Remember John Thompson
Whatever this football season becomes, try to enjoy it.
Previously in the newsletter: Five Wild Cards (Offense), Five Wild Cards (Defense), How The Mike Macdonald Defense Can Work, How The Michigan Defense Could Fail, How The Michigan Offense Could Be Good (Really), How The Michigan Offense Could Fail
This wasn’t the plan.
When I started this project in July, I’d been sitting on an idea for an essay about accelerationism. I wanted the program to move on from Jim Harbaugh after the 2020 season, felt disillusioned by the Anderson/Schembechler scandal and Harbaugh’s (still unchecked) comments about it, and didn’t hold much belief that the team could turn it around. That feeling seemed to extend to the rest of the fanbase.
I was ready to root for losses. The last time I reached this point as a fan was in 2014, when it was obvious to everyone—except, it seemed, Dave Brandon’s athletic department—that Brady Hoke was unfit to coach Michigan, but it was less obvious heading into the season if the program would admit its mistake. In the end, Brandon and Hoke bungled their jobs so badly that they left no other choice but to get rid of them.
I feared falling into the gap. Even in the down times, Harbaugh is significantly more competent than Hoke; ditto Warde Manuel compared to Brandon. That’s good in a lot of ways: the bottom is unlikely to fall out of the program as dramatically as it did in 2014.
It also makes Michigan more like to remain in football purgatory. If Manuel wanted to fire Harbaugh, he would’ve done so after the 2020 season. Harbaugh going somewhere in the 7-5 to 9-3 range and retaining his job for 2022 in a way that feels deeply uninspiring to fans (and possibly recruits) is very much on the table.
The accelerationism idea isn’t a new concept. Fans have grappled with this for as long as there have been coaches to fire. I got the inspiration from friend of the site Ben Goren, who’s been subjected to far more of Chris Collins’ Northwestern basketball program than is healthy:
What is left is yet another roster that is doomed to be one of the two worst teams in the conference (assuming we even get something resembling a season). Unless Ty Berry or Chase Audige are actually killers who can take the team on their backs, Northwestern will be very bad yet again. They will not be able to score enough points for their above-average defense to be anything other than a speed bump for their opponents.
And when the smoke clears on another slog of a season, the questions will start to flow: who should be the next head coach for Northwestern basketball?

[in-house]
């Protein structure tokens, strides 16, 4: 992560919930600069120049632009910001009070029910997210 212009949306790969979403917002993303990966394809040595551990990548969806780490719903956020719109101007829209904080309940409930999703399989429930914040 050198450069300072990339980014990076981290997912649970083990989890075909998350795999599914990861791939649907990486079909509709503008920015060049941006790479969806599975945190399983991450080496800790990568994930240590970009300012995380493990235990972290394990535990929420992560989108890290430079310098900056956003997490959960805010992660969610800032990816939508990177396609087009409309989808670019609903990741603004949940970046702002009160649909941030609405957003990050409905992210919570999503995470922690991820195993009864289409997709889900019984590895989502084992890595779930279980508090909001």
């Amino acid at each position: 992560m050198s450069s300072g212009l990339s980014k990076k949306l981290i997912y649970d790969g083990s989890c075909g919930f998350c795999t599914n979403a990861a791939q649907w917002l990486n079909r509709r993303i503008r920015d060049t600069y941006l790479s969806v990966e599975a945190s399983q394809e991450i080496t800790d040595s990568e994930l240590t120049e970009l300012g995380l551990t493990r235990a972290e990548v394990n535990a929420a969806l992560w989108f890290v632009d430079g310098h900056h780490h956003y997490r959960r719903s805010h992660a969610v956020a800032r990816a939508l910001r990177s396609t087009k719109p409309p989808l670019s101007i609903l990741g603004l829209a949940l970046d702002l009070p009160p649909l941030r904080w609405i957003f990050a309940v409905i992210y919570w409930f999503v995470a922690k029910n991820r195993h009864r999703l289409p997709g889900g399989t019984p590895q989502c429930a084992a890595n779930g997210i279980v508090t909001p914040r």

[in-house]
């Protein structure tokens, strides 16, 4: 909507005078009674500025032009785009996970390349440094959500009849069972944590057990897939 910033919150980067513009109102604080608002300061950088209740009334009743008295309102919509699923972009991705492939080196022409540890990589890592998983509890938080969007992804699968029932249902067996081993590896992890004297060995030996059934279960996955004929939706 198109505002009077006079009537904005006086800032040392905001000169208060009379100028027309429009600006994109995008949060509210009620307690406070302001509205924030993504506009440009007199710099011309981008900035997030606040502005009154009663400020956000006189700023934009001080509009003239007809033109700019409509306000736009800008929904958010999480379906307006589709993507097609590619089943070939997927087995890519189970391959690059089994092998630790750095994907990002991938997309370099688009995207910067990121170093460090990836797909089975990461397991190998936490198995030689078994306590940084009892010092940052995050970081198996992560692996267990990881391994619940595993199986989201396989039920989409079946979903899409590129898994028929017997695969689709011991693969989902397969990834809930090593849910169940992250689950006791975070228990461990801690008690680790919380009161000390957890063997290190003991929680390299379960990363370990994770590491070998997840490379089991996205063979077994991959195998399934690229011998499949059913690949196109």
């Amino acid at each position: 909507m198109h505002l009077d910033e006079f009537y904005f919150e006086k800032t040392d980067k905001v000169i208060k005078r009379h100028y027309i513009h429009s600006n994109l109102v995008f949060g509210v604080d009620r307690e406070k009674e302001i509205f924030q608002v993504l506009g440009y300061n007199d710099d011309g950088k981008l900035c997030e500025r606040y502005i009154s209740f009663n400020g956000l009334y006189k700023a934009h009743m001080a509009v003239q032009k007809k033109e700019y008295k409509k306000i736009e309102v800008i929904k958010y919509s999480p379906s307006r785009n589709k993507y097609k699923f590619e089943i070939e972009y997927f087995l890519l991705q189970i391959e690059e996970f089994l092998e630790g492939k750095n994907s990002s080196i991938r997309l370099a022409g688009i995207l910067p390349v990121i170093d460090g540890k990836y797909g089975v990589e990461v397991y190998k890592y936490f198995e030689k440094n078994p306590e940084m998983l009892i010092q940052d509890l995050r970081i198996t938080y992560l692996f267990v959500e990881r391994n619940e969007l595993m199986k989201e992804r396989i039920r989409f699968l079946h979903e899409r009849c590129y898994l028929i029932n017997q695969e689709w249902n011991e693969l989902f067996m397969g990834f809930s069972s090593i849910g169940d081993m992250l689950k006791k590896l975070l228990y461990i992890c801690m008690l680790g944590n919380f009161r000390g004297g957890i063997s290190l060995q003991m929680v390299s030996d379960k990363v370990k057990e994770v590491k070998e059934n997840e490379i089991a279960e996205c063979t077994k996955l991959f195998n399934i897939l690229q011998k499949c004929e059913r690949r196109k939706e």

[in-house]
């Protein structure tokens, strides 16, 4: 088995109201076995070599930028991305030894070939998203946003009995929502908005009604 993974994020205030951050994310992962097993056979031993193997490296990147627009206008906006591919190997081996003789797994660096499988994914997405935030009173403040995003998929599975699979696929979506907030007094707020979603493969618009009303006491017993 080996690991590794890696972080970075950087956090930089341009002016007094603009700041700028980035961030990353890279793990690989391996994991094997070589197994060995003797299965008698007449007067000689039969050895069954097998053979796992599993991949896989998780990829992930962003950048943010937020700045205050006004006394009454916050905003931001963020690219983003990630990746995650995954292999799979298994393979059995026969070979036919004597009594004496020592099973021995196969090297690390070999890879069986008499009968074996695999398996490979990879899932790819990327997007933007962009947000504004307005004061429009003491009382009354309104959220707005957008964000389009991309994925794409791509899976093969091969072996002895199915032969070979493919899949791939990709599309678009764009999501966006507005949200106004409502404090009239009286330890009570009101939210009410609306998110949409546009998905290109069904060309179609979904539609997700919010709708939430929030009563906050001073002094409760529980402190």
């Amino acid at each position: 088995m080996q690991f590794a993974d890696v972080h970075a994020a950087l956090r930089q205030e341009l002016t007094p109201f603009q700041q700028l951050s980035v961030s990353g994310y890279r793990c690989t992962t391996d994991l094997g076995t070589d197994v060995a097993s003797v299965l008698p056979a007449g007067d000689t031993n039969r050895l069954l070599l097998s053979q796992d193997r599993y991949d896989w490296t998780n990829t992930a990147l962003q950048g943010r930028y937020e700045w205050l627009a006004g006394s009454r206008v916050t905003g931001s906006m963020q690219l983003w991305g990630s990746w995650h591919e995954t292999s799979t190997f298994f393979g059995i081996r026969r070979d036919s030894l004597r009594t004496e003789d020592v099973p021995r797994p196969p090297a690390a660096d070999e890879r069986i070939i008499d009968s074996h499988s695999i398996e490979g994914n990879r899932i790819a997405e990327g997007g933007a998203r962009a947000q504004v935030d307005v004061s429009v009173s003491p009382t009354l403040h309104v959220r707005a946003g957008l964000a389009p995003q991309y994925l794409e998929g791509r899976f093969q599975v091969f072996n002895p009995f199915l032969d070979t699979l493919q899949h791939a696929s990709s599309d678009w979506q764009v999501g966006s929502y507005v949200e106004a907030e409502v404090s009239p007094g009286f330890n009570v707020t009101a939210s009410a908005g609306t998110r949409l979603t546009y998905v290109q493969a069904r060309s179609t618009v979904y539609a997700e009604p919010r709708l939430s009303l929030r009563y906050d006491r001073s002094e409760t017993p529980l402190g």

I don’t have the answer. But I do know what the next kind of Northwestern basketball team should look like.
Northwestern subsequently went 9-15 (6-13 Big Ten) in Year Eight of Collins at the helm. Collins kept his job and is only beginning to feel his seat getting warm; he’s benefited greatly from an ill-advised contract extension that carries a hefty buyout.
Michigan football isn’t Northwestern basketball levels of bad, of course, but the bar is also much higher for the former program. Both head coaches have disappointed both in on-field success and handling off-field matters. Michigan is in much better position to get out from their coach’s contract. Rip off the band-aid, right?
I kept putting off the accelerationism post. It was going to be the first real essay on the site after the introduction. But I kept finding other posts to write. Then I started to dig into the actual season preview, talk about the season with my podcast co-hosts and friends, and think about what it’ll be like to experience games as a fan with no immediate work obligations for the first time since 2010.
I remembered 2008, when I was a junior at U-M, and the reality that the football program may be legitimately bad—temporarily, we thought—was setting in. The Rich Rodriguez spread wasn’t taking with Lloyd Carr’s players and the defense just didn’t have the usual talent.
I spent a rain-soaked September afternoon watching that team stumble and fumble their way to a 35-17 loss against a Notre Dame team that’d been in the same state as U-M’s the previous year. It was miserable enough to make it difficult to see how we’d get much fun out of the rest of the season.
The very next week, Michigan hosted a top-ten Wisconsin squad. They fell behind 19-0. I was in the student section and only what felt like a misguided sense of obligation kept me in the stands. Then all hell broke loose.
Michigan scored twice to pull within five points. The stadium went from listless to buzzing. Then linebacker John Thompson grabbed a tipped pass and followed a cavalcade of blockers to the end zone. The crowd went nuts, team record be damned. The student section celebration proved raucous enough to knock my hat multiple rows away. Steven Threet had a 60-yard run afterwards, somehow. Michigan held on.
That game still holds up as one of my favorite fan experiences, even though it came in a 3-9 season. I remember John Thompson, an otherwise unremarkable figure in program history.
I can’t do it. As much as I want to see Matt Campbell at the helm of this program in 2022, as much as I’m disgusted by Harbaugh’s comments about Schembechler, as much as I’m tired of feeling like Michigan is constantly at least a decade behind the times, I can’t root for losses this year.
I want John Thompson moments, hopefully in bigger games with greater stakes. I want to yell for joy and high-five a stranger and feel feelings other than anxiety and resentment. If the program falls into the purgatory pit, that’s a program for future me to address.
We do this for fun. Let’s have some.
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